Working Paper No. 973

The Bracteate as Economic Idea and Monetary Instrument

Published: September 10, 2013Pages: 26Keywords: Bracteates; Medieval coins; Re-coinage; Short-lived coinage system; Monetization; Monetary taxation policy; Small changeJEL-codes: E31; E42; E52; N13

The Bracteate as Economic Idea and Monetary Instrument Roger Svensson

Although the leaf-thin bracteates are the most fragile coins in monetary history, they were the main coin type for almost two centuries in large parts of medieval Europe. The usefulness of the bracteates can be linked to the contemporary monetary taxation policy. Medieval coins were frequently withdrawn by the coin issuer and re-minted, where people had to pay an exchange fee.

Bracteates had several favourable characteristics for such a policy: 1) Low production costs; and 2) various pictures could be displayed given their relatively large diameter, making it easy to distinguish between valid and invalid types. The fragility was not a big problem, since the bracteates would not circulate for a long period.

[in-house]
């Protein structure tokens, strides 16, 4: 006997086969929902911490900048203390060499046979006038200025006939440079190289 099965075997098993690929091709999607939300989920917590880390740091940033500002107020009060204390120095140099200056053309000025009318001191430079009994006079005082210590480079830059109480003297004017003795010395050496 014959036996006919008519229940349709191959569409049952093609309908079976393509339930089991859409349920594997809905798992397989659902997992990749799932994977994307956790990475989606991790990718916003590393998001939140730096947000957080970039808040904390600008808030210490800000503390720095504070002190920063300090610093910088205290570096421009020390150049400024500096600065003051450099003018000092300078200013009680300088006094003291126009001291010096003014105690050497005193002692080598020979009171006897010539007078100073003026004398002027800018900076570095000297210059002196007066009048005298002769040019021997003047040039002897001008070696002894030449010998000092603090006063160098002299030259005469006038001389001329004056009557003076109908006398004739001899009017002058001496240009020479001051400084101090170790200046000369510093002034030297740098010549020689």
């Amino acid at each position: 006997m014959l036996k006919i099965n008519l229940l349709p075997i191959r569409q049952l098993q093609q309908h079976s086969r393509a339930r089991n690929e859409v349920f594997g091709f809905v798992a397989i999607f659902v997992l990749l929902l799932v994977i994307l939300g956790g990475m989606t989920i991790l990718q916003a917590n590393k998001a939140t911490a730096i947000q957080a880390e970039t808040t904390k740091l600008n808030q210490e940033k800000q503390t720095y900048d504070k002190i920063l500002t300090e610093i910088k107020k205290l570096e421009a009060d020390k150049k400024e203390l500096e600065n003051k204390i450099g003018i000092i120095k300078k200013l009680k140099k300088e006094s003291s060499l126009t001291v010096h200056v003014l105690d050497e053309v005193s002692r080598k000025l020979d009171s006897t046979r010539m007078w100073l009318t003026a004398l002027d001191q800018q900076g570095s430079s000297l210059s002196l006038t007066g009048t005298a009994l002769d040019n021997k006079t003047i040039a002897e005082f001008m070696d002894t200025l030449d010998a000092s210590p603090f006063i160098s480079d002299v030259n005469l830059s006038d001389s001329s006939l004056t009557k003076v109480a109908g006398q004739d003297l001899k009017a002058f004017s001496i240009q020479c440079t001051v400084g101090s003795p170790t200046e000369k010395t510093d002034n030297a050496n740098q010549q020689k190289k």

When monetization increased and it became more difficult to handle re-coinage (around 1300), the bracteates lost their function as the principal coin. However, for a further two centuries (1300–1500) they were used as small change to larger denominations.

Roger Svensson


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Sick of Inequality?

An Introduction to the Relationship between Inequality and Health

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In this book Andreas Bergh, Therese Nilsson, IFN and Lund University, and Daniel Waldenström, IFN and Paris School of Economics, France, review the latest research on the relationship between inequality and health. What does inequality mean for our health? Does increasing income inequality affect outcomes such as obesity, life expectancy and subjective well-being?


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